Happy Friday, FighterSweep Fans! It appears as though Vladimir Putin is looking to increase the Russian military’s presence in the Middle East. TASS reported this past Saturday the heavy aircraft carrier Admiral Kuznetsov will be setting sail for the Mediterranean sometime this summer.
A high-ranking official in the Russian Navy says, “we plan the Admiral Kuznetsov’s campaign in the Mediterranean Sea, where it will lead the Navy group in that region.”
The Kuznetsov, the flagship of the Russian Navy, is currently moored at the 35th Shipyard in Murmansk, undergoing preparations and re-fitting for its upcoming cruise.
The ship’s overall design is derived from its predecessor, the 1982 Kiev class, but is noticeably a larger craft. The flight deck is of a conventional angled-deck configuration, and is also equipped with a ski-jump flight deck at the bow o the ship. Instead of using aircraft catapults, the sky jump has a pitch of 12-degrees, which is very similar to the British Royal Navy‘s carriers.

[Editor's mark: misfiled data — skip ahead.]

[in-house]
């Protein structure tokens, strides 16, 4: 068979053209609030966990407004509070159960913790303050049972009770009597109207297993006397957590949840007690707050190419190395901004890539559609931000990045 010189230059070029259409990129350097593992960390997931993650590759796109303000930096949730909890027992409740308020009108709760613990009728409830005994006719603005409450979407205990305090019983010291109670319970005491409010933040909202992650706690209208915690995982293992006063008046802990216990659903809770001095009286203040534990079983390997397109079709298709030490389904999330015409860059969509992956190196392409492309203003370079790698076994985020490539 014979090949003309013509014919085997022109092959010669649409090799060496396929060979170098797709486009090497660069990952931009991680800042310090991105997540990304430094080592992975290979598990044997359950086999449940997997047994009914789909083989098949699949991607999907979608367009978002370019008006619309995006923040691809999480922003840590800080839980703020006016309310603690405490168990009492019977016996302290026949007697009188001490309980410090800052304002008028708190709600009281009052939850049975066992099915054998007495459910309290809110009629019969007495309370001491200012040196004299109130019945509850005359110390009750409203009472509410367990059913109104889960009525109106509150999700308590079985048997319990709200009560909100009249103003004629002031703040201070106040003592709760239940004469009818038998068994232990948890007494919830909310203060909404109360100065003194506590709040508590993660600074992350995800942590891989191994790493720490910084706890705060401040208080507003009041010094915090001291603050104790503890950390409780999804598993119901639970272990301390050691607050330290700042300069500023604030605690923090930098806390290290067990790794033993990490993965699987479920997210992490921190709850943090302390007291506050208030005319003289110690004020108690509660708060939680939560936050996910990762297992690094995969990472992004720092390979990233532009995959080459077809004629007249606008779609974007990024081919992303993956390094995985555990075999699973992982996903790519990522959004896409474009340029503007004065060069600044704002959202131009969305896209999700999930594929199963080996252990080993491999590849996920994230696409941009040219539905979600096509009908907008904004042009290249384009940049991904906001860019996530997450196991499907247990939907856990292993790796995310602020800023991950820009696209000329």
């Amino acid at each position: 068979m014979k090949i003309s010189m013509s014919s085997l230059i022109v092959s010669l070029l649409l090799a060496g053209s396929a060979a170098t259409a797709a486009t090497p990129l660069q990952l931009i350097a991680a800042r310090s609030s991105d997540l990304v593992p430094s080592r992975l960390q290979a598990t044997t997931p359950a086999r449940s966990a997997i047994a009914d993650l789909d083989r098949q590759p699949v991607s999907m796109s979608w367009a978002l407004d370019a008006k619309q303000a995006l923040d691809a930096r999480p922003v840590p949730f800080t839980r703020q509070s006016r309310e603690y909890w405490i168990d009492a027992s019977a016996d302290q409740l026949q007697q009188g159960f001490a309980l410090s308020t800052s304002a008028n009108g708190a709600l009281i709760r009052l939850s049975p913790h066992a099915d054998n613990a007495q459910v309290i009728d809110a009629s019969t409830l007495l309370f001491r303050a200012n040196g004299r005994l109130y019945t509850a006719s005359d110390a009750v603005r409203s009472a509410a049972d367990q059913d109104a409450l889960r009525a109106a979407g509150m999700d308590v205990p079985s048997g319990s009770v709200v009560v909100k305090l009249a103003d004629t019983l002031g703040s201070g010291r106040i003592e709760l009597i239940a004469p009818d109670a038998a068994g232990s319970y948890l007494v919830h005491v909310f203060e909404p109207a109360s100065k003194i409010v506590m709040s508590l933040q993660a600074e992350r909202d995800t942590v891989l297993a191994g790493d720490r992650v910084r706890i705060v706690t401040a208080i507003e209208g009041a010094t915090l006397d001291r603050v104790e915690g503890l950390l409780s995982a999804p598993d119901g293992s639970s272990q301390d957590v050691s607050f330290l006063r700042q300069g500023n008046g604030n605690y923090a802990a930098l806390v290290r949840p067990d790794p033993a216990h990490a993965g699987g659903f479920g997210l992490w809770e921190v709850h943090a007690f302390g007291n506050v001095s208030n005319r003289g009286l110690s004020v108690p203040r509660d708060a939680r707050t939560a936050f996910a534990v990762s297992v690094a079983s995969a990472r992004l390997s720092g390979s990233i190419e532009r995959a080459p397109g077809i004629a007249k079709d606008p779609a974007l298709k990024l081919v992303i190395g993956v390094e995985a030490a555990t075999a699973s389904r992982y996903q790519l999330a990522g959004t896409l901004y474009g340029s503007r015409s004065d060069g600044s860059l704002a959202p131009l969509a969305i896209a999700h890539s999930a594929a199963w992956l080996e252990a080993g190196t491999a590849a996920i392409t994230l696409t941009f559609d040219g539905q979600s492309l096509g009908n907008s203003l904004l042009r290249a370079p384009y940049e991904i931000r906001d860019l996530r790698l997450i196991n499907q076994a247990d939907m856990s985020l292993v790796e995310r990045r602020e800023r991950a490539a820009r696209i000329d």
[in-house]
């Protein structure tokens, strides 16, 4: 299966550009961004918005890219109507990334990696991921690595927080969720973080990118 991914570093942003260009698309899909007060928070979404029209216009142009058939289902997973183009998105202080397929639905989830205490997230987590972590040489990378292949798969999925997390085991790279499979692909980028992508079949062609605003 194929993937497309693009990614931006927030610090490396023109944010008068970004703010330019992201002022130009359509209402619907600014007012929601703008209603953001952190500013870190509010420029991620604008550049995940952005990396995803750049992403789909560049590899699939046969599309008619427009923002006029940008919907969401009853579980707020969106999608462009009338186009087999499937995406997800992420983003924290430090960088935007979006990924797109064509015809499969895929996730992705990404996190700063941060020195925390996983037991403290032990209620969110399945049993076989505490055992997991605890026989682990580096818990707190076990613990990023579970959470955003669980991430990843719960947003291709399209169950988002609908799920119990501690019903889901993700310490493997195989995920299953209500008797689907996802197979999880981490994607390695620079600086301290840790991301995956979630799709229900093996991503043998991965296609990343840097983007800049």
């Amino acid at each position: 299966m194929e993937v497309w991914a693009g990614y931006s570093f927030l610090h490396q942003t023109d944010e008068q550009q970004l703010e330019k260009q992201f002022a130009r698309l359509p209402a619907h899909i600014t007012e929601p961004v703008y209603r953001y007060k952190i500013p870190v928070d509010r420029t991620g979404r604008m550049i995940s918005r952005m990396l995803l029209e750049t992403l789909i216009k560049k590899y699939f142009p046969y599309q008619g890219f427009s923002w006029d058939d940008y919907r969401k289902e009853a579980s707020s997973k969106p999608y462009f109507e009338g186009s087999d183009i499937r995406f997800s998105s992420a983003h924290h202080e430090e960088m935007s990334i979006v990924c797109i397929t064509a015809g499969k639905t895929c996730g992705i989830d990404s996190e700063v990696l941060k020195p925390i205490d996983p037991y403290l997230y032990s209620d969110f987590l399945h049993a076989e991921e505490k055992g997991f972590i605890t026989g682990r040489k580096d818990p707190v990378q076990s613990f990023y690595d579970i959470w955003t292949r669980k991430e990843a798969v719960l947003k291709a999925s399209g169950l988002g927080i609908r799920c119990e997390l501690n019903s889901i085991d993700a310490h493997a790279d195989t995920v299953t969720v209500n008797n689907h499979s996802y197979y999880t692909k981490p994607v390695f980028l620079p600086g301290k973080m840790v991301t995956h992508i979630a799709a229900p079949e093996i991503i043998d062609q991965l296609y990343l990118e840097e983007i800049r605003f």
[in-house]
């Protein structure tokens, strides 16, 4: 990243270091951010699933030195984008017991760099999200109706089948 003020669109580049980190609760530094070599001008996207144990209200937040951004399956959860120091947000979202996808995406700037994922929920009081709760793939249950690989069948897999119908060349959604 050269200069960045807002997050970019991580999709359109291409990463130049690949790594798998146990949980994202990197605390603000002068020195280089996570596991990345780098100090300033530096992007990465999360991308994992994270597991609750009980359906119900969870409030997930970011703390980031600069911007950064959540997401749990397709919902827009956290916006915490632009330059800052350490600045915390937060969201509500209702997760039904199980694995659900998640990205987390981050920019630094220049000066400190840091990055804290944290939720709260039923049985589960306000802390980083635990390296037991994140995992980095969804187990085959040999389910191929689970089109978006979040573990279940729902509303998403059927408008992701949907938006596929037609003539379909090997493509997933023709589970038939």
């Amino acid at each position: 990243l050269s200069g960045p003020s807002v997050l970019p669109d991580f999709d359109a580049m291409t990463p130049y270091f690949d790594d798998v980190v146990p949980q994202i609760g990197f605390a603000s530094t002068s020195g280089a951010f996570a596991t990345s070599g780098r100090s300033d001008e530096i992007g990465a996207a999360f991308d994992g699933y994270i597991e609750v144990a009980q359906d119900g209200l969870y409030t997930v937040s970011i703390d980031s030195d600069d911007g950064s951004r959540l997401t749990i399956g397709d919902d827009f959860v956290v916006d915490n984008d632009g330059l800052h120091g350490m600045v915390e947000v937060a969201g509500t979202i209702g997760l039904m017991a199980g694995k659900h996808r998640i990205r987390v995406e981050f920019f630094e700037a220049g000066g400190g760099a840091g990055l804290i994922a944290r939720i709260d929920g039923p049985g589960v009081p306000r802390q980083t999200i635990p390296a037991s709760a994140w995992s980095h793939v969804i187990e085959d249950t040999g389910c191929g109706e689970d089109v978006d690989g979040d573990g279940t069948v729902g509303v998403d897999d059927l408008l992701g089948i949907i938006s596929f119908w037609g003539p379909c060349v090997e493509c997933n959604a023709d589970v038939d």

Admiral Kuznetsov is a “STOBAR” vessel, meaning Short TakeOff But Arrested Recovery: her flight deck is equipped with the standard landing area arresting cables, but she is lacking catapults used by French and American aircraft carriers. According to original design specifications, the full complement of the Kuznetsov is thirty-three fixed-wing aircraft and up to twelve helicopters.
The Sukhoi Su-33 Flanker-D, the Russian Navy variant of the popular fourth-generation fighter, features 12 hard-points instead of the standard ten, and ordnance was limited to just over 14,000 pounds because of the fighter’s higher max takeoff weight.
It’s unclear what all of the Kuznetsov’s taskings will be once it reaches the Mediterranean, but it certainly gives a degree of flexibility to Putin’s Navy for conducting combat operations over Syria and other areas where he is looking to expand his sphere of influence. We will find out soon enough!
(Featured photo courtesy of Wikipedia)